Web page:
It's capital gains tax gain harvesting season
Wednesday, November 03, 2021
Even if you're not among the wealthiest, if you have invested a bit, you probably keep an eye on the markets. And you probably took a long look yesterday, when the Dow topped 36,000 for the first time ever.
Hey, I'm right there with you. I checked my holdings to see how much they were up at that point. We all like positive reinforcement.
If you're investing for the long haul, which is a good idea, and still have some time for your assets to grow, then just enjoy the bump your portfolio got.
But if you've been considering selling a holding or two, now might be a good time to act. It's a win-win if your long-term asset value is up and you're in a relatively low tax bracket. The profit will be taxed at capital gains rates likely lower than your ordinary income rate. Some might not owe any taxes all.
And if you go all in on tax gain harvesting, the market moves you make now could pay off again at a future tax time.
Harvesting portfolio losses: If you read my November tax moves post from earlier this week (thanks!), you know that the end of the tax year is a good time to evaluate your investments.
In most cases, folks are looking at their assets to cull those that haven't done so well. By selling losers, a process popularly referred to as tax loss harvesting, you can offset any capital gains you've had in the tax year.
If you have more losses than gains, you can use up to $3,000 of those excess bad investments to offset your ordinary income.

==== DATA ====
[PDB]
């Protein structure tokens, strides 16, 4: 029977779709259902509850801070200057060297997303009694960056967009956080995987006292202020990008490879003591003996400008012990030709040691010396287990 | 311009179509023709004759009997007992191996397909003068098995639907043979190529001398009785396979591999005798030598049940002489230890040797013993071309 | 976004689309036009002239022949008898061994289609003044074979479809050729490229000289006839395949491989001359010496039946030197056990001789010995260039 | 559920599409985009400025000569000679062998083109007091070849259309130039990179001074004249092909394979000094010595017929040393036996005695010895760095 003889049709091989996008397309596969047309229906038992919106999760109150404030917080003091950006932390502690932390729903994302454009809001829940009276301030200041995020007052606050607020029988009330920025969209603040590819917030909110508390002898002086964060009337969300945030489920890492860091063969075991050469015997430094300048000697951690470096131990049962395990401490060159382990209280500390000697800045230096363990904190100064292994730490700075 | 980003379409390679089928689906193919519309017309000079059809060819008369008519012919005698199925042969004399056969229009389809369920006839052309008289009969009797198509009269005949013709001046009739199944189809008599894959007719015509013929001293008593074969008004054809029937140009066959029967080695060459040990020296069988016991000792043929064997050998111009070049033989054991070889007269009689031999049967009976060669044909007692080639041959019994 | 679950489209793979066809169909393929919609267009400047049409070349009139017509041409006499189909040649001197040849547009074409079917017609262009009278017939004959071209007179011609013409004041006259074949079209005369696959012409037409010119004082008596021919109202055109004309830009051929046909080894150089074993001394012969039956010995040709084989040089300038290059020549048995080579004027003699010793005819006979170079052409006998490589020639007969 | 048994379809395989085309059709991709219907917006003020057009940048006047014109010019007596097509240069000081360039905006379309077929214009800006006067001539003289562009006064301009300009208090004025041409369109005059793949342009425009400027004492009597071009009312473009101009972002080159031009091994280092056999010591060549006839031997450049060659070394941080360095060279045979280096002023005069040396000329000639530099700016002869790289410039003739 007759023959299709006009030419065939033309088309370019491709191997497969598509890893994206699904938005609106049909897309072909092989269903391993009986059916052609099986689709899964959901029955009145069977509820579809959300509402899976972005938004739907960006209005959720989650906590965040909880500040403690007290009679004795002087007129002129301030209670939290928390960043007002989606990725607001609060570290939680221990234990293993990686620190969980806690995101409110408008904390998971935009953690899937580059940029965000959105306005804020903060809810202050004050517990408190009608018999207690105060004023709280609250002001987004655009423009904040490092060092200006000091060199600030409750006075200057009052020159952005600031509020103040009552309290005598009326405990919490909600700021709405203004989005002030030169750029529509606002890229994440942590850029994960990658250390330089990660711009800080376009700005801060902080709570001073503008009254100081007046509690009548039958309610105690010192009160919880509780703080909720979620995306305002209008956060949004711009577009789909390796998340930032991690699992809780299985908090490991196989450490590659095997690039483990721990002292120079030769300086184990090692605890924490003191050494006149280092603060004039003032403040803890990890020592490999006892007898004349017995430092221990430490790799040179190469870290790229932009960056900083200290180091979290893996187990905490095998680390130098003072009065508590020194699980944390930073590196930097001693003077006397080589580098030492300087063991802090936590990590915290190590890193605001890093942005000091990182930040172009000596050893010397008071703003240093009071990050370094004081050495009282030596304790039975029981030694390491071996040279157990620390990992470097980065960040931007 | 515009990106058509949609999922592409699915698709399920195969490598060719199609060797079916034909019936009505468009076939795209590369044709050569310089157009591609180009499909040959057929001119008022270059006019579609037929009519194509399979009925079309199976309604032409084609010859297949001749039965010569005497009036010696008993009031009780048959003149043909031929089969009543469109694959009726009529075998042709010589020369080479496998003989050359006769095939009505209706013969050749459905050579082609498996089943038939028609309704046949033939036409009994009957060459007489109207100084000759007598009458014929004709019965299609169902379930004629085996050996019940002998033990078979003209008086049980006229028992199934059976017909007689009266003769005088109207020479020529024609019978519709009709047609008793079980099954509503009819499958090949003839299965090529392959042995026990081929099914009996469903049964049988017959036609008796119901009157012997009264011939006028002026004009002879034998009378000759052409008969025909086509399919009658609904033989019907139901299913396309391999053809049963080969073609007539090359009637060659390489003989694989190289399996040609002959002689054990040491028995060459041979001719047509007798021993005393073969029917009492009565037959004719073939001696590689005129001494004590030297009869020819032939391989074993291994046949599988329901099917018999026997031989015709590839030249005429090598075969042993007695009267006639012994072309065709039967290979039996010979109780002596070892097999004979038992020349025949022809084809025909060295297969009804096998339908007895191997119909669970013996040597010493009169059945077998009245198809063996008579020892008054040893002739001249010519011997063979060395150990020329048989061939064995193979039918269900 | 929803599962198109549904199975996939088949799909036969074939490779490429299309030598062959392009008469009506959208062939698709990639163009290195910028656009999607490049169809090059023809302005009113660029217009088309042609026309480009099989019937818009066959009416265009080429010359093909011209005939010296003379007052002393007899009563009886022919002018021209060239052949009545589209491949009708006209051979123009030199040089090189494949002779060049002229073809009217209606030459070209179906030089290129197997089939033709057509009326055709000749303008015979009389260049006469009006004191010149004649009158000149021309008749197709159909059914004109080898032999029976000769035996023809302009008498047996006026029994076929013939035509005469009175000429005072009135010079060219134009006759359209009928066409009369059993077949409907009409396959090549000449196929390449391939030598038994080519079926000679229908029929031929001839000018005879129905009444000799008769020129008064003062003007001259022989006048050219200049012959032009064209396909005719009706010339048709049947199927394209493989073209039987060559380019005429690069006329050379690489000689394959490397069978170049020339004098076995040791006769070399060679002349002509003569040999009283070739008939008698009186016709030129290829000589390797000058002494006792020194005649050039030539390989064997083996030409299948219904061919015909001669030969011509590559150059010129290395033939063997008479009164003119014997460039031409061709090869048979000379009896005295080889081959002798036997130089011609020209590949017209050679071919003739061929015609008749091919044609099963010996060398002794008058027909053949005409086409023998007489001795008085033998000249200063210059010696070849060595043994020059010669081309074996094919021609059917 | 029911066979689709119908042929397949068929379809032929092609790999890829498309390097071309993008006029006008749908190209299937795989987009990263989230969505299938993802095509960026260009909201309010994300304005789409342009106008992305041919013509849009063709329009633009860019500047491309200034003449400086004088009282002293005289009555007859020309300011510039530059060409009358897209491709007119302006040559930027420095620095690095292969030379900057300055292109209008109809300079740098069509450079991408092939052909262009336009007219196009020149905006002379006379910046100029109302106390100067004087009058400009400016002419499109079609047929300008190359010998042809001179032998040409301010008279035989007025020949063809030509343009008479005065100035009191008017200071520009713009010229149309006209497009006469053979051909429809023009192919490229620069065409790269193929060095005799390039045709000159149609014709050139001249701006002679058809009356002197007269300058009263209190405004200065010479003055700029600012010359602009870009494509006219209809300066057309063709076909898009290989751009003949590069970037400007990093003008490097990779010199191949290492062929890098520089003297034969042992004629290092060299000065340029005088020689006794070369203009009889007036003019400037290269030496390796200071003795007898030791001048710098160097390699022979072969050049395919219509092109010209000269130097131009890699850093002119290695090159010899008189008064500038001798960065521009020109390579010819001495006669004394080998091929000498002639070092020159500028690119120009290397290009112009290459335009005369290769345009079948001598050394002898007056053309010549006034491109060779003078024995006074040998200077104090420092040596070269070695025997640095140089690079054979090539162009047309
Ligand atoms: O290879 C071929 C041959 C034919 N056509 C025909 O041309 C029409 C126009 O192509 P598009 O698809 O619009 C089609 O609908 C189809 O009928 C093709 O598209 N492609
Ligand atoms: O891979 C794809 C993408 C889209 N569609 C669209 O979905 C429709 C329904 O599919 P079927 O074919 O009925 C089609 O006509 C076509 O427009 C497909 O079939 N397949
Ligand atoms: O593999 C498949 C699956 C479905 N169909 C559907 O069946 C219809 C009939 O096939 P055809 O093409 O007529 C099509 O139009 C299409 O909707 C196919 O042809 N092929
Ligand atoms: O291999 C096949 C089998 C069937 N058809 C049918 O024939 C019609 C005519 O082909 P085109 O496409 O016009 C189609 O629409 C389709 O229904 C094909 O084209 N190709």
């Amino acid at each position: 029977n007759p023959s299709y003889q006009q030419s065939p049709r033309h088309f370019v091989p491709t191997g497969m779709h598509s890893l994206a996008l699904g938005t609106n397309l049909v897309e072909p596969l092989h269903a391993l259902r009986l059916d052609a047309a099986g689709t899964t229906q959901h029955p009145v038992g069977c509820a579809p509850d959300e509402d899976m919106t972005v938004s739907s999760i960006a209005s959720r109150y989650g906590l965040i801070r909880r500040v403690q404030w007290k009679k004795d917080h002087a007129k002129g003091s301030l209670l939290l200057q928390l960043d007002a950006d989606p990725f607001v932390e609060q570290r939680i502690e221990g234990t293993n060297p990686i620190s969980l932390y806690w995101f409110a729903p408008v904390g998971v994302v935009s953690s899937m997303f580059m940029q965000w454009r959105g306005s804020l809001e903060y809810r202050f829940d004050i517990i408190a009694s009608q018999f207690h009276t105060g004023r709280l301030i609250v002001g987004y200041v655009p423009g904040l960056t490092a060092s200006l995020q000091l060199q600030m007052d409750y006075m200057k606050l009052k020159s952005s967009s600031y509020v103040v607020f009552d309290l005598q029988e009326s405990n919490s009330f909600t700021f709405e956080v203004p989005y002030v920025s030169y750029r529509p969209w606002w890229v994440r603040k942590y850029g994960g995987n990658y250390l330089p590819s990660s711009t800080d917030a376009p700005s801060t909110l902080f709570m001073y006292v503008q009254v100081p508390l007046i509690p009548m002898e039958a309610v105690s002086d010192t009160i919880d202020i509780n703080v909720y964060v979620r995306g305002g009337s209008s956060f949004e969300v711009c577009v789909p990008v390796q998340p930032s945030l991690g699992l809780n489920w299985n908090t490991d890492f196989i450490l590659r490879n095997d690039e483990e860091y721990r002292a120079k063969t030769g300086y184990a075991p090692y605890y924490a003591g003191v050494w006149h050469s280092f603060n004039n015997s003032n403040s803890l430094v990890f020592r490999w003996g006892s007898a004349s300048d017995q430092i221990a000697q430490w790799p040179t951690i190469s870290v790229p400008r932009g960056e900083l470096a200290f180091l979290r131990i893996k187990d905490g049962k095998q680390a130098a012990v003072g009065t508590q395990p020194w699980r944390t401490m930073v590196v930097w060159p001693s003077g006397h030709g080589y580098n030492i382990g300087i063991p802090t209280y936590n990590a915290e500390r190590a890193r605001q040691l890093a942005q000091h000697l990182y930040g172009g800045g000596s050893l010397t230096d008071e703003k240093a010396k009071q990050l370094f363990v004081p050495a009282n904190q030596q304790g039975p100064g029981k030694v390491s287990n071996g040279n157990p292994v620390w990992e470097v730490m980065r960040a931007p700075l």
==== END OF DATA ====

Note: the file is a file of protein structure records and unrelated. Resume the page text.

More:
Reaping investment cash and tax win: If, however, you have a lot of winners, you also might want to consider tax gain harvesting, too.
As its name suggests, you harvest capital gains when you sell stocks that have appreciated nicely. When they are assets you've owned for at least 366 days, i.e., more than a year, they then are characterized by the Internal Revenue Service as long-term capital gains, which generally are taxed at more favorable rates.
In fact, taxpayers in the 10 percent and 15 percent tax brackets owe no capital gains taxes on such sales. Most of though, will likely owe 15 percent tax on at least some of our long-term capital gains. And wealthier taxpayers will owe a 20 percent tax on long-term gains plus, depending on just how rich they are, additional taxes on their investment income.
The capital gains tax rates stay the same each year — for now; Congress is considering making changes that could affect billionaires — but the income brackets for each rate are adjusted annually for inflation.
So you ask, if I don't have an immediate need for the money, why in heaven's name would I want to sell and pay taxes, even at rates lower than ordinary tax rates, on the profit? Isn't the conventional tax wisdom to delay tax payments for as long as possible?
Good questions. Here, for some folks, is a good answer. You want to reset your cost basis.
Reset basis lowers future profit, tax due: The value of any asset is what is known in the tax and investing worlds as its cost basis, or simply basis.
Basis begins with the price you paid for the asset. Certain actions and transactions can increase an asset's basis. When you eventually sell that asset, its basis is used to calculate the profit you make. And it's the profit on which you pay tax.
To find your taxable profit, you subtract the asset's basis from its sales price. The larger your profit, the larger your potential tax bill.
So you want to reduce your profit, at least when it comes to tax computations, in order to lower your tax bill.
A larger basis amount will do that.
And tax harvesting can help you reset your basis so that as the stock's value continues to appreciate, you'll have a larger basis to use in calculating your profit.
Sell then rebuy: In tax gain harvesting, you sell the stock and then use the money to repurchase shares of the asset. By doing so, you still have the same amount invested as you did originally in the stock, but now the share price, a major part of your basis calculation, is at a higher level.